Geometric Isomer

∞ generated and posted on 2016.12.19 ∞

Molecule that differs from another molecule solely on the basis of the non-rotatability of a carbon-to-carbon double bond.

Geometric isomers share molecular formulas and what atoms are specifically bonded to each other. Nevertheless, they differ, perhaps not surprisingly, in terms of the geometric arrangement of those bonds. Specifically, a carbon atoms which is bonded to three other atoms or groups of atoms – where one of those bonds is a double bond to another carbon atom – have those three atoms or groups arranged as if at the corners of an equilateral triangle.

Picture grasping a ceramic dish that is approximately the same shape as the Greek letter Delta (upper case), i.e., Δ. Now grasp two corners, one with each hand, and try to make them change place, i.e., with the corner held by your right hand and therefore to your right now found to your left. Note that to do this you have to flip the dish over. Notice too that the third corner, the one not being held, also had to flip over. The dish itself thus is rotatable, but within in the dish, with regard to itself, no rotation can occur—except by breaking the dish. So too is the case with double bonds, that is, you cannot flip the position of atoms found at the "corners" of a carbon atom without flipping the molecule upside down or, alternatively, smashing the molecule and then "gluing" it back together again (breaking and then making chemical bonds).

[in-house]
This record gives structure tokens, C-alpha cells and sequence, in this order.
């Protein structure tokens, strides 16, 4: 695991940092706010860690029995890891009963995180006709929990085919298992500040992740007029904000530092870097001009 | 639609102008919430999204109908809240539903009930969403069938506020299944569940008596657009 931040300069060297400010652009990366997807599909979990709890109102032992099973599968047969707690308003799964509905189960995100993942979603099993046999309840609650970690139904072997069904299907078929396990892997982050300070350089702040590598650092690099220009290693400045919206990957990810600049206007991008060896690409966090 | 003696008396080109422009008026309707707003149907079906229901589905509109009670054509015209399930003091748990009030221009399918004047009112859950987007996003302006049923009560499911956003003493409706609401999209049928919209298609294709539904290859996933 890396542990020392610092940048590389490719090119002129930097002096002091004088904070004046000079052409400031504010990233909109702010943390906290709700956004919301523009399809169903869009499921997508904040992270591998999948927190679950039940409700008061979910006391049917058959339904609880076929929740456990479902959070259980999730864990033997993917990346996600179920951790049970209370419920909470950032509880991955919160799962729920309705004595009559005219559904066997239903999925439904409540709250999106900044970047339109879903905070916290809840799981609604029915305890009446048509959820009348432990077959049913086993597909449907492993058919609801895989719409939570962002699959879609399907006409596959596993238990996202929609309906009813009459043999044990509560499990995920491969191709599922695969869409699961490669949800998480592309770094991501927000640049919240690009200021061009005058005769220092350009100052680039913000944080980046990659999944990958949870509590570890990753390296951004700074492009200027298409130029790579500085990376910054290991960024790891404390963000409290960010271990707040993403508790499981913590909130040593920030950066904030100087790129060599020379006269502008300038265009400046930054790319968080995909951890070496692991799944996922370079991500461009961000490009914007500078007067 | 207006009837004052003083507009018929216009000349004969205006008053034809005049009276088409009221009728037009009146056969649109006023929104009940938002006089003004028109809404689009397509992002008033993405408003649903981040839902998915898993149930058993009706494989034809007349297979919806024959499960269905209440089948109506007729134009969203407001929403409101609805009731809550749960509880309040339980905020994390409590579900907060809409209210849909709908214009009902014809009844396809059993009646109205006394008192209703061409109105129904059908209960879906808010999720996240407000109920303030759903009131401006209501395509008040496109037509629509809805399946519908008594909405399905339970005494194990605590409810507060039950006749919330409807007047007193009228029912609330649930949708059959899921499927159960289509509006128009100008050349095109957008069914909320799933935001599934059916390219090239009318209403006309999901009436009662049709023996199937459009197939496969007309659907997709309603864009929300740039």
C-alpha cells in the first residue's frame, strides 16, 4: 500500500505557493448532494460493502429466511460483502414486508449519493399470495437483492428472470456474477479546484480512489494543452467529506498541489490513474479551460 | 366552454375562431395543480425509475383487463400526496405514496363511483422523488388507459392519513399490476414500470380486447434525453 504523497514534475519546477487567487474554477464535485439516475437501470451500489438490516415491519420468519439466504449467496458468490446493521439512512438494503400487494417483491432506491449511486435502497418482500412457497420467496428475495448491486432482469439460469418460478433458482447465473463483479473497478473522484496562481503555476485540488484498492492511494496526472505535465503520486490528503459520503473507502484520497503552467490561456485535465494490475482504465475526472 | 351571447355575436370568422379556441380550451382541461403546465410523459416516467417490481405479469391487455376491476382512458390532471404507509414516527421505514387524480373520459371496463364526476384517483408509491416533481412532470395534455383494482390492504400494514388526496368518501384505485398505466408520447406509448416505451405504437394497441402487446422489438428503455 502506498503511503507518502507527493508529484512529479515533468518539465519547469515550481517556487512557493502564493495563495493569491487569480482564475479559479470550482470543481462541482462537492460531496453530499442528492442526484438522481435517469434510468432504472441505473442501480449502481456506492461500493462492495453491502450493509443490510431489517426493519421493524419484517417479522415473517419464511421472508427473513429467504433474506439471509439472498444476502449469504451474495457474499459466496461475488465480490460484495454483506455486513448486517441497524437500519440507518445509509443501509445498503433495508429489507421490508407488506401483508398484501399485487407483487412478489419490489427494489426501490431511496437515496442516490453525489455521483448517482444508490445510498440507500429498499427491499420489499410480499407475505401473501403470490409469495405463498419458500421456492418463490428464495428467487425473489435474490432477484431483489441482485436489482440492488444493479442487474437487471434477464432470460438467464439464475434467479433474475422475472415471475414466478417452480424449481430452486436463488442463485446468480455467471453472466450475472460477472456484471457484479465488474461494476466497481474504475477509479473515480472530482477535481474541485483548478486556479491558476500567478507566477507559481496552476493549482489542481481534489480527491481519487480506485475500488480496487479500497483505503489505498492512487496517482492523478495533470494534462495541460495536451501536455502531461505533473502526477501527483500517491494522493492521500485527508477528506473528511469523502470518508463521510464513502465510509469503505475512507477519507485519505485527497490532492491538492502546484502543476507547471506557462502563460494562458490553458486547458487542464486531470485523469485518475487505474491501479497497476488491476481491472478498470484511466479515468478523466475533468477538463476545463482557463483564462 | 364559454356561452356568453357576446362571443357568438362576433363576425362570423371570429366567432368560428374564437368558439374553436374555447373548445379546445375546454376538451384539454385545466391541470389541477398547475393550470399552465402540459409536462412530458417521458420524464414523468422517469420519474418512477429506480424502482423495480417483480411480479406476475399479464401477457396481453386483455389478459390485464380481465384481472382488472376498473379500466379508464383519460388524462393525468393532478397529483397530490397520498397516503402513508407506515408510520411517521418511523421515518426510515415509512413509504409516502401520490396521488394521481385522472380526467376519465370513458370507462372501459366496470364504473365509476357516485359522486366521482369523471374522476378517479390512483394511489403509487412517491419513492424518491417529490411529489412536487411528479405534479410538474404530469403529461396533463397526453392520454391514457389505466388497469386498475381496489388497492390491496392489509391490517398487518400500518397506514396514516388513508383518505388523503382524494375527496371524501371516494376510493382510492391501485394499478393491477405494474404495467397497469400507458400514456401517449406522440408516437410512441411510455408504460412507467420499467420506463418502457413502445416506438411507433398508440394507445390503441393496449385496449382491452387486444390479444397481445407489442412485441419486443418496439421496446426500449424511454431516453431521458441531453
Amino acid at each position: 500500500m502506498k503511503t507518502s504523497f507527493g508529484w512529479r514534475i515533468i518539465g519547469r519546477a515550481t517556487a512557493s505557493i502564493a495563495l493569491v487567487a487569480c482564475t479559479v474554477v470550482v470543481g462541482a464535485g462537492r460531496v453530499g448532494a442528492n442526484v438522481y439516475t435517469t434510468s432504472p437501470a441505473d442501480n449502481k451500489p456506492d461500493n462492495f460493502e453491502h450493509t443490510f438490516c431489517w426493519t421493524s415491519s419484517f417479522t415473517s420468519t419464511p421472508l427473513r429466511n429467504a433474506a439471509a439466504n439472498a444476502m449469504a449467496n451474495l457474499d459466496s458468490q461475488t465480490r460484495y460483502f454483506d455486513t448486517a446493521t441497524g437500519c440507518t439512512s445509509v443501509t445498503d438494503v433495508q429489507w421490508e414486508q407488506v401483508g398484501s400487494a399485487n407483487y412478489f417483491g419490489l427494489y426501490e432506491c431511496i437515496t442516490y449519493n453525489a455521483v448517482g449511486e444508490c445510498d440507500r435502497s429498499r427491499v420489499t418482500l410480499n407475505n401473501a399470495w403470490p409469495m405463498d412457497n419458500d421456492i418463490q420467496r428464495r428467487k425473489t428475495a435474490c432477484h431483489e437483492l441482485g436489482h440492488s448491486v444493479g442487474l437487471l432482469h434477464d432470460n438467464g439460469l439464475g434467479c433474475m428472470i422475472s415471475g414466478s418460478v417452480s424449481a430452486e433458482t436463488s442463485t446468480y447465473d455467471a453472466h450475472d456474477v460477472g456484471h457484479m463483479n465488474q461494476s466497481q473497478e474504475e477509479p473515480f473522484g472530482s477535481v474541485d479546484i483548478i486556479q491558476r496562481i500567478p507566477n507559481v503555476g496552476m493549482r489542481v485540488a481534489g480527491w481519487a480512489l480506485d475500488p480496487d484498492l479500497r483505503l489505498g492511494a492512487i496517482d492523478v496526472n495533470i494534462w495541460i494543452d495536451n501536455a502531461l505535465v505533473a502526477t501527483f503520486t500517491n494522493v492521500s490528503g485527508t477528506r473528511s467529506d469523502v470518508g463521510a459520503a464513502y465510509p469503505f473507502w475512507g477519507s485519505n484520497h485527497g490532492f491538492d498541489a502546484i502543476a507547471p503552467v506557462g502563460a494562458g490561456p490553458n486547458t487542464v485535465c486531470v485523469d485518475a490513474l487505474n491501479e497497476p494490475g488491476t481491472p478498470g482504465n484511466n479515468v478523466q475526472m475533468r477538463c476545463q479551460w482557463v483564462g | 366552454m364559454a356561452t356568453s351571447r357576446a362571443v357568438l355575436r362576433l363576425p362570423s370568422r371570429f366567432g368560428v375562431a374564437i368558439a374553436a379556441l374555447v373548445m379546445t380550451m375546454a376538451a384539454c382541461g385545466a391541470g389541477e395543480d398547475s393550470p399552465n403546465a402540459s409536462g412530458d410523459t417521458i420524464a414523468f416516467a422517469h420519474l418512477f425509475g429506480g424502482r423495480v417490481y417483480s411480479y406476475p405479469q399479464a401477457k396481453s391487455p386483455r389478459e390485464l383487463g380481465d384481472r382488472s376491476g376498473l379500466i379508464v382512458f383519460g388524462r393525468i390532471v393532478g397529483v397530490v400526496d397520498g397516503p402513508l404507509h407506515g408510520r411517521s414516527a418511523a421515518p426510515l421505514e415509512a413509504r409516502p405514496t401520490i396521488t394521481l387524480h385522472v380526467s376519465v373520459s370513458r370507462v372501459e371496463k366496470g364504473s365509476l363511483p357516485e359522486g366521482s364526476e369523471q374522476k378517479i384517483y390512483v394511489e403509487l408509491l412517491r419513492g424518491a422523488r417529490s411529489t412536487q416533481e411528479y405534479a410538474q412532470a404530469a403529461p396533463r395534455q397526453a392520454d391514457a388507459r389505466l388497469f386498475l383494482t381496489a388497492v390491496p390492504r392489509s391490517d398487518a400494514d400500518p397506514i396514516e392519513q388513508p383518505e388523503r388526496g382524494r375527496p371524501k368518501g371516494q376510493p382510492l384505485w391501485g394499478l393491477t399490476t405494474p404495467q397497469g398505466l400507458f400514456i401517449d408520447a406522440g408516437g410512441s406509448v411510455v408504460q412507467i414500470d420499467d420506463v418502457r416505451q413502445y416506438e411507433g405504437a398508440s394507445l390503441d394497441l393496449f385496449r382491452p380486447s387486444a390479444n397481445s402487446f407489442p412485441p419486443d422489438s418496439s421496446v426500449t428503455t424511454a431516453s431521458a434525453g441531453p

Figure legend: The triangle to the left represents a molecule containing a carbon-to-carbon double bond (here presented as carbon to '3' for third 'corner'). You can flip the molecule over (right) but you still have the same molecule. Alternatively, you break the double bond – with the break shown as a dotted line – flip the left and right corners, and then rejoin the double bond. What you then have is the geometric isomer (bottom) of the molecule found on left.

Double bonds are particularly prevalent in lipids and most obviously in fatty acids. In all or nearly all cases the double bonds found in fatty acids as produced by organisms possess what is known as the cis conformation. This means that across the double bond the carbon atoms are arranged on the same side of the double bond. That is, for C-C=C-C, the two Cs on the ends are either both arranged up or both arranged down but not one up and one down. By contrast, with a trans arrangement, which represents the geometric isomer, one is up and one is down. The latter for the most part is both artifactual and not particularly good dietarily for your cardiovascular health.


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